Reader Question: Radar Detectors Still Worth It?

Print Friendly, PDF & Email

Here’s the latest reader question, along with my reply!

Kristin asks: Is it still worth getting a radar detector given how many cops use Instant On to peg “speeders”? My understanding is that radar detectors are only or at least mostly effective only against a steady radar beam, which they can alert you to in time to reduce speed and avoid the ticket? Is that still true?

My reply: There is truth in both.

Yes, it is true that many AGWs use Instant On radar to “peg” (perfect word choice) people who drive faster than the arbitrarily decreed maximum allowable speed. And yes, it’s true that it is harder to detect Instant On in time to reduce speed.

But it is also true that not all AGWs use Instant On. And it is also true that a good radar detector can detect Instant On in time… if the targeted car is ahead of you. This will give you time to slow down.

It is generally sound policy to avoid speeding by yourself. The best policy is to let someone else speed ahead of you. To run point, as the military saying goes. If you are the only car on the road, you are also the only target on the road. Tread carefully, even with countermeasures such as a radar detector at hand.

Also, buy a good radar detector, if you’re going to buy one at all.  Like the latest generation Valentine1, which has arguably the best filtration system and sensitivity on the market. Well worth the expense, in the same way that good tires are worth the expense. The cheap ones wear out sooner – and end up costing you more. The bad detectors don’t detect as effectively – and end up costing you more.

No countermeasure is foolproof. But this is about reducing the odds – or rather, increasing the odds in your favor – that you won’t get a piece of payin’ paper.

And in that sense, a radar detector is money very well spent!

. . . 

Got a question about cars, Libertarian politics – or anything else? Click on the “ask Eric” link and send ’em in!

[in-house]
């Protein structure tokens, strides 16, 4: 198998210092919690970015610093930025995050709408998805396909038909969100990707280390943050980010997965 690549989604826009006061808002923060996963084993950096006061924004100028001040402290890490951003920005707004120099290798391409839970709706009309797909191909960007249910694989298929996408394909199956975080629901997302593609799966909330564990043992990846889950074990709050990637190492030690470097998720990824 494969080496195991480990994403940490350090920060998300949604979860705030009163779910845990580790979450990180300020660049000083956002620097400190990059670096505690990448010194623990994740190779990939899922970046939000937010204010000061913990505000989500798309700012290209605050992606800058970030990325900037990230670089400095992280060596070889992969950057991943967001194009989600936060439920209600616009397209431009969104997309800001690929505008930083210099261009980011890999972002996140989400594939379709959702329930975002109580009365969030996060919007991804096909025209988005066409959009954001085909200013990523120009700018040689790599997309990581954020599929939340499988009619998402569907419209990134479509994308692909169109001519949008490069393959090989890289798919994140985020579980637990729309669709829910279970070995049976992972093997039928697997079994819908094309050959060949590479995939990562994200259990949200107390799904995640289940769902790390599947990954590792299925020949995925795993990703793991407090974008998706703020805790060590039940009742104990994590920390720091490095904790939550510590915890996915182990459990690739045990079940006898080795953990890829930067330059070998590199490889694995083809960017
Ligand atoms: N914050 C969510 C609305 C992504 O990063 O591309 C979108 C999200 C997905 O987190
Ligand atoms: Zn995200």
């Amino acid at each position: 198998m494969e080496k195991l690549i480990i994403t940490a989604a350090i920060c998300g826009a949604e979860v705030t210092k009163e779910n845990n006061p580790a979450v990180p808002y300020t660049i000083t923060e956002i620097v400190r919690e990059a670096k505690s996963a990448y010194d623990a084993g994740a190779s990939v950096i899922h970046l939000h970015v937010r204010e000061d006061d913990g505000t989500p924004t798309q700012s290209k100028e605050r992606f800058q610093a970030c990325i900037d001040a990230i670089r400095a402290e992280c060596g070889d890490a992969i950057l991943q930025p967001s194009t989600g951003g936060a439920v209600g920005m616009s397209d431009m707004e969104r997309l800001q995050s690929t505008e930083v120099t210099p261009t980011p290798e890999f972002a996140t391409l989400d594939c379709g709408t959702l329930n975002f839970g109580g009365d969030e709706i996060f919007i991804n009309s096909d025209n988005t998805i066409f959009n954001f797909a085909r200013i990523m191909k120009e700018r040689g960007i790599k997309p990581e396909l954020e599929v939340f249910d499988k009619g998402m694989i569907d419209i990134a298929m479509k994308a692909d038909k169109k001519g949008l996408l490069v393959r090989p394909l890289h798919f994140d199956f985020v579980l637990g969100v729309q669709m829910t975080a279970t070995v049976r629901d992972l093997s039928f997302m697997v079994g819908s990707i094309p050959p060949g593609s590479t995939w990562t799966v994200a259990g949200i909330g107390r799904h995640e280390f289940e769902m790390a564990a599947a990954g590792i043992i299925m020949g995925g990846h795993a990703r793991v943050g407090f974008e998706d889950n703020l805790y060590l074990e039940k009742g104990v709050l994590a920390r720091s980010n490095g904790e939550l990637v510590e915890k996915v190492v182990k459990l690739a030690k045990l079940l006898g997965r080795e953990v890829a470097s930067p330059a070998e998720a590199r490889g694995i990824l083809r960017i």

If you like what you’ve found here please consider supporting EPautos. 

We depend on you to keep the wheels turning! 

Our donate button is here.

 If you prefer not to use PayPal, our mailing address is:

721 Hummingbird Lane SE
Copper Hill, VA 24079

PS: Get an EPautos magnet or sticker or coaster in return for a $20 or more one-time donation or a $10 or more monthly recurring donation. (Please be sure to tell us you want a magnet or sticker or coaster – and also, provide an address, so we know where to mail the thing!)

My eBook about car buying (new and used) is also available for your favorite price – free! Click here.  If that fails, email me at and I will send you a copy directly!


  1. As someone who has run a radar detector for over 25 years, I completely agree. I’ll add the following:

    1. Yes, Instant-On is slightly harder to detect, but most halfway decent detectors today will pick it up very quickly. This isn’t helpful if YOU are the one being targeted, but it will alert if someone in front of you is hit first and you have a reasonably good line of sight to them.

    2. Higher end detectors can pick up radar signals a mile or more ahead on reasonably straight highways and interstates. I regularly pick up police 3+ miles ahead on longer, straighter stretches of roadway, especially if I crest a hill and the detector can “see” farther ahead. This is one reason why experts recommend placing the detector higher up on the windshield rather than at dash-level when practical.